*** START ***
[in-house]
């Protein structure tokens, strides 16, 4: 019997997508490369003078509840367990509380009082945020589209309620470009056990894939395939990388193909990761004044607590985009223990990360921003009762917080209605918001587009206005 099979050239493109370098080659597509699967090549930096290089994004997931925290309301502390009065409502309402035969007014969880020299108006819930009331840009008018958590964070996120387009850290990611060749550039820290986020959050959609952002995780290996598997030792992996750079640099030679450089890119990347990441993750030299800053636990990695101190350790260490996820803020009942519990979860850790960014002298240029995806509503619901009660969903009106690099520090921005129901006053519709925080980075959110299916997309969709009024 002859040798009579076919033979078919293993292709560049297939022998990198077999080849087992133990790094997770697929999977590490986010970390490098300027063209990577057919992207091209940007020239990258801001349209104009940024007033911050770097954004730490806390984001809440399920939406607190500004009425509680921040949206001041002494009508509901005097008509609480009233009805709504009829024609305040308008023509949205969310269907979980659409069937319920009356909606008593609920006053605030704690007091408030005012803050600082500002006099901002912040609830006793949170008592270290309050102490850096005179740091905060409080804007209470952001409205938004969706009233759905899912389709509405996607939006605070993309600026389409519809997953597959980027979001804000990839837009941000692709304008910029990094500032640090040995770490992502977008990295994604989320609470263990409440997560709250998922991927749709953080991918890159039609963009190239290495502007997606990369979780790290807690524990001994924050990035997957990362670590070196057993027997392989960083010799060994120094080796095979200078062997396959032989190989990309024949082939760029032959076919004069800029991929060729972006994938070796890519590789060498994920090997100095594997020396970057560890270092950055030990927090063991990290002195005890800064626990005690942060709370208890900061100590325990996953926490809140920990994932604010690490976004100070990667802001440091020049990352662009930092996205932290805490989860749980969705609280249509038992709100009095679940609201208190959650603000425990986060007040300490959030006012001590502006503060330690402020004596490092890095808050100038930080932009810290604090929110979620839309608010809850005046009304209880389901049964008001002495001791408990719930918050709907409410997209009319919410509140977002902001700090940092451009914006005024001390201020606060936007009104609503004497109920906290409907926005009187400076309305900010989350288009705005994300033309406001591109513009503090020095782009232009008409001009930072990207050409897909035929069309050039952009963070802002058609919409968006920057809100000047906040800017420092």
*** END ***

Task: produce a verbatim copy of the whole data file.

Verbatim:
[in-house]
């Protein structure tokens, strides 16, 4: 019997997508490369003078509840367990509380009082945020589209309620470009056990894939395939990388193909990761004044607590985009223990990360921003009762917080209605918001587009206005 099979050239493109370098080659597509699967090549930096290089994004997931925290309301502390009065409502309402035969007014969880020299108006819930009331840009008018958590964070996120387009850290990611060749550039820290986020959050959609952002995780290996598997030792992996750079640099030679450089890119990347990441993750030299800053636990990695101190350790260490996820803020009942519990979860850790960014002298240029995806509503619901009660969903009106690099520090921005129901006053519709925080980075959110299916997309969709009024 002859040798009579076919033979078919293993292709560049297939022998990198077999080849087992133990790094997770697929999977590490986010970390490098300027063209990577057919992207091209940007020239990258801001349209104009940024007033911050770097954004730490806390984001809440399920939406607190500004009425509680921040949206001041002494009508509901005097008509609480009233009805709504009829024609305040308008023509949205969310269907979980659409069937319920009356909606008593609920006053605030704690007091408030005012803050600082500002006099901002912040609830006793949170008592270290309050102490850096005179740091905060409080804007209470952001409205938004969706009233759905899912389709509405996607939006605070993309600026389409519809997953597959980027979001804000990839837009941000692709304008910029990094500032640090040995770490992502977008990295994604989320609470263990409440997560709250998922991927749709953080991918890159039609963009190239290495502007997606990369979780790290807690524990001994924050990035997957990362670590070196057993027997392989960083010799060994120094080796095979200078062997396959032989190989990309024949082939760029032959076919004069800029991929060729972006994938070796890519590789060498994920090997100095594997020396970057560890270092950055030990927090063991990290002195005890800064626990005690942060709370208890900061100590325990996953926490809140920990994932604010690490976004100070990667802001440091020049990352662009930092996205932290805490989860749980969705609280249509038992709100009095679940609201208190959650603000425990986060007040300490959030006012001590502006503060330690402020004596490092890095808050100038930080932009810290604090929110979620839309608010809850005046009304209880389901049964008001002495001791408990719930918050709907409410997209009319919410509140977002902001700090940092451009914006005024001390201020606060936007009104609503004497109920906290409907926005009187400076309305900010989350288009705005994300033309406001591109513009503090020095782009232009008409001009930072990207050409897909035929069309050039952009963070802002058609919409968006920057809100000047906040800017420092």